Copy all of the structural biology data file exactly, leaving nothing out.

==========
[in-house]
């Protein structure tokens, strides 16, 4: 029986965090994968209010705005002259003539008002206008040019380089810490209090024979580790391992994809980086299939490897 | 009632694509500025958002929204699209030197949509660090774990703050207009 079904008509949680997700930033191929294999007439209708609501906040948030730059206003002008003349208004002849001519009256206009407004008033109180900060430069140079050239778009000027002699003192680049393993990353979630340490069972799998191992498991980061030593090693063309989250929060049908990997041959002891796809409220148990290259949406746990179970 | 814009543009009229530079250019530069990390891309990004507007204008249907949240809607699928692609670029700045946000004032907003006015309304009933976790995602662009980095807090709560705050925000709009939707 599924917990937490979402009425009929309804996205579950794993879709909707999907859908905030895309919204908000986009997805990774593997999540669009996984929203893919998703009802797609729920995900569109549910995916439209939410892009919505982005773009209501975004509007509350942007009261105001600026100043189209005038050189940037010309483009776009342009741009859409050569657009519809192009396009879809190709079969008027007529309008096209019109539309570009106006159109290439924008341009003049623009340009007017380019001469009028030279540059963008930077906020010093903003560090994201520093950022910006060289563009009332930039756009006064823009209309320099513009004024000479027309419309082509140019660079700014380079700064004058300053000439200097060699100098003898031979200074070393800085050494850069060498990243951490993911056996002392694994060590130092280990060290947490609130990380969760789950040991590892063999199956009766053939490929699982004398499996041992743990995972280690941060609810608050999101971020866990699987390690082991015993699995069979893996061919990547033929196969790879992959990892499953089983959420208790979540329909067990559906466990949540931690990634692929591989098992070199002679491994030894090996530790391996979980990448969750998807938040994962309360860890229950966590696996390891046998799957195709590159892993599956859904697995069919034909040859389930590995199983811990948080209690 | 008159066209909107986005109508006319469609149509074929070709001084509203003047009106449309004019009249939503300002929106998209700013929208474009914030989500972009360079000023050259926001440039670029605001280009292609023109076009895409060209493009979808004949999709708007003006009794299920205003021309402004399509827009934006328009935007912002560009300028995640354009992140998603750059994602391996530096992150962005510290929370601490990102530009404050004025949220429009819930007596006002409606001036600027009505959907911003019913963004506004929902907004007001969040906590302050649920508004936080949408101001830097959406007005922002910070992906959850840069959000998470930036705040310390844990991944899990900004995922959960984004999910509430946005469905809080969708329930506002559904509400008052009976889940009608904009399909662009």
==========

[in-house]
């Protein structure tokens, strides 16, 4: 029986965090994968209010705005002259003539008002206008040019380089810490209090024979580790391992994809980086299939490897 | 009632694509500025958002929204699209030197949509660090774990703050207009 079904008509949680997700930033191929294999007439209708609501906040948030730059206003002008003349208004002849001519009256206009407004008033109180900060430069140079050239778009000027002699003192680049393993990353979630340490069972799998191992498991980061030593090693063309989250929060049908990997041959002891796809409220148990290259949406746990179970 | 814009543009009229530079250019530069990390891309990004507007204008249907949240809607699928692609670029700045946000004032907003006015309304009933976790995602662009980095807090709560705050925000709009939707 599924917990937490979402009425009929309804996205579950794993879709909707999907859908905030895309919204908000986009997805990774593997999540669009996984929203893919998703009802797609729920995900569109549910995916439209939410892009919505982005773009209501975004509007509350942007009261105001600026100043189209005038050189940037010309483009776009342009741009859409050569657009519809192009396009879809190709079969008027007529309008096209019109539309570009106006159109290439924008341009003049623009340009007017380019001469009028030279540059963008930077906020010093903003560090994201520093950022910006060289563009009332930039756009006064823009209309320099513009004024000479027309419309082509140019660079700014380079700064004058300053000439200097060699100098003898031979200074070393800085050494850069060498990243951490993911056996002392694994060590130092280990060290947490609130990380969760789950040991590892063999199956009766053939490929699982004398499996041992743990995972280690941060609810608050999101971020866990699987390690082991015993699995069979893996061919990547033929196969790879992959990892499953089983959420208790979540329909067990559906466990949540931690990634692929591989098992070199002679491994030894090996530790391996979980990448969750998807938040994962309360860890229950966590696996390891046998799957195709590159892993599956859904697995069919034909040859389930590995199983811990948080209690 | 008159066209909107986005109508006319469609149509074929070709001084509203003047009106449309004019009249939503300002929106998209700013929208474009914030989500972009360079000023050259926001440039670029605001280009292609023109076009895409060209493009979808004949999709708007003006009794299920205003021309402004399509827009934006328009935007912002560009300028995640354009992140998603750059994602391996530096992150962005510290929370601490990102530009404050004025949220429009819930007596006002409606001036600027009505959907911003019913963004506004929902907004007001969040906590302050649920508004936080949408101001830097959406007005922002910070992906959850840069959000998470930036705040310390844990991944899990900004995922959960984004999910509430946005469905809080969708329930506002559904509400008052009976889940009608904009399909662009």